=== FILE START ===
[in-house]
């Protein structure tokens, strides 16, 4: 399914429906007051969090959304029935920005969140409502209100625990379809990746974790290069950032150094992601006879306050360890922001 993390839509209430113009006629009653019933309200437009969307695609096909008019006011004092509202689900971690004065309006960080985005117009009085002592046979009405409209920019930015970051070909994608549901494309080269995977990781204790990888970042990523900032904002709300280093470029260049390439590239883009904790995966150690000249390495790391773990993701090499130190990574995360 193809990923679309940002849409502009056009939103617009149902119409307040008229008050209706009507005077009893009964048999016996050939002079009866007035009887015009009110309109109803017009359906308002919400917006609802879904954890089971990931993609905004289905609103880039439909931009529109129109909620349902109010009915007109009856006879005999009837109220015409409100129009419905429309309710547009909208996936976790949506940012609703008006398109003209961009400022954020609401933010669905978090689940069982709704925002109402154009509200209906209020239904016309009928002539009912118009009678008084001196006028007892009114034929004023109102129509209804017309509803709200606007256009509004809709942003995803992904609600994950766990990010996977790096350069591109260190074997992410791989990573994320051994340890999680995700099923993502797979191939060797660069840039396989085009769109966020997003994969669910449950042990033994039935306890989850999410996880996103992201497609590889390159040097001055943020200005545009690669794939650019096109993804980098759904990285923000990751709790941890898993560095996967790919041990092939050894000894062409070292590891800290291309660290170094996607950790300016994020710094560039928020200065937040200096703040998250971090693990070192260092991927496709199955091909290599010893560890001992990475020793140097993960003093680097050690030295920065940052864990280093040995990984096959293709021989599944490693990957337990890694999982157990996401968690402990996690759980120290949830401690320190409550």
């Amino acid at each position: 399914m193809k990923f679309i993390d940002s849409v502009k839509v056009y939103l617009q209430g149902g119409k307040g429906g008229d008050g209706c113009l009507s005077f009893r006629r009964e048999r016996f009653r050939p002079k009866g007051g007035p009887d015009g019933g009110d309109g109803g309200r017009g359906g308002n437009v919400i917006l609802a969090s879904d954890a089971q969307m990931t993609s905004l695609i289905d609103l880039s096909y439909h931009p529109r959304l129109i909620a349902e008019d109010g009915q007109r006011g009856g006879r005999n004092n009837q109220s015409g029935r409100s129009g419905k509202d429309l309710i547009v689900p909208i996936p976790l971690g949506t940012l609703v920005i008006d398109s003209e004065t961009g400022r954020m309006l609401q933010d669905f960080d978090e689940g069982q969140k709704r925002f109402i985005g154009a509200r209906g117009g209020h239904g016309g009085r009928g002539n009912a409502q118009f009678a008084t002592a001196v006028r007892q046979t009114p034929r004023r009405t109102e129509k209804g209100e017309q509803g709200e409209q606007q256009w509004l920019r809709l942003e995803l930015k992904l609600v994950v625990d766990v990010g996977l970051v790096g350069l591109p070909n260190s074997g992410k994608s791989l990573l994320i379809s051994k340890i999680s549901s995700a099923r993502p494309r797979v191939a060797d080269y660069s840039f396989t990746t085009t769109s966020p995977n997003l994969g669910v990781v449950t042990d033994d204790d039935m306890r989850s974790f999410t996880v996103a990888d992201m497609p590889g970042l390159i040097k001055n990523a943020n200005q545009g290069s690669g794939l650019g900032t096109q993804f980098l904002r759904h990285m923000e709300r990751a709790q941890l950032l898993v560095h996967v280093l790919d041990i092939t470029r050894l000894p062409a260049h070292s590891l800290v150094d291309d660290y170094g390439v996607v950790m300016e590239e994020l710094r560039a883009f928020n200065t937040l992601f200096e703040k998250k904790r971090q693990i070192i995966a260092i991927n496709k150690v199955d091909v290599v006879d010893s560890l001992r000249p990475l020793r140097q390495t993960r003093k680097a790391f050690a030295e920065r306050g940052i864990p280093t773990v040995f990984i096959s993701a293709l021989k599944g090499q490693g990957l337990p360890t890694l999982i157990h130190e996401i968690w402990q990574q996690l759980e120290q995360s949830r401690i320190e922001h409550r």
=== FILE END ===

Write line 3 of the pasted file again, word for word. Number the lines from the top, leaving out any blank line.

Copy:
């Amino acid at each position: 399914m193809k990923f679309i993390d940002s849409v502009k839509v056009y939103l617009q209430g149902g119409k307040g429906g008229d008050g209706c113009l009507s005077f009893r006629r009964e048999r016996f009653r050939p002079k009866g007051g007035p009887d015009g019933g009110d309109g109803g309200r017009g359906g308002n437009v919400i917006l609802a969090s879904d954890a089971q969307m990931t993609s905004l695609i289905d609103l880039s096909y439909h931009p529109r959304l129109i909620a349902e008019d109010g009915q007109r006011g009856g006879r005999n004092n009837q109220s015409g029935r409100s129009g419905k509202d429309l309710i547009v689900p909208i996936p976790l971690g949506t940012l609703v920005i008006d398109s003209e004065t961009g400022r954020m309006l609401q933010d669905f960080d978090e689940g069982q969140k709704r925002f109402i985005g154009a509200r209906g117009g209020h239904g016309g009085r009928g002539n009912a409502q118009f009678a008084t002592a001196v006028r007892q046979t009114p034929r004023r009405t109102e129509k209804g209100e017309q509803g709200e409209q606007q256009w509004l920019r809709l942003e995803l930015k992904l609600v994950v625990d766990v990010g996977l970051v790096g350069l591109p070909n260190s074997g992410k994608s791989l990573l994320i379809s051994k340890i999680s549901s995700a099923r993502p494309r797979v191939a060797d080269y660069s840039f396989t990746t085009t769109s966020p995977n997003l994969g669910v990781v449950t042990d033994d204790d039935m306890r989850s974790f999410t996880v996103a990888d992201m497609p590889g970042l390159i040097k001055n990523a943020n200005q545009g290069s690669g794939l650019g900032t096109q993804f980098l904002r759904h990285m923000e709300r990751a709790q941890l950032l898993v560095h996967v280093l790919d041990i092939t470029r050894l000894p062409a260049h070292s590891l800290v150094d291309d660290y170094g390439v996607v950790m300016e590239e994020l710094r560039a883009f928020n200065t937040l992601f200096e703040k998250k904790r971090q693990i070192i995966a260092i991927n496709k150690v199955d091909v290599v006879d010893s560890l001992r000249p990475l020793r140097q390495t993960r003093k680097a790391f050690a030295e920065r306050g940052i864990p280093t773990v040995f990984i096959s993701a293709l021989k599944g090499q490693g990957l337990p360890t890694l999982i157990h130190e996401i968690w402990q990574q996690l759980e120290q995360s949830r401690i320190e922001h409550r």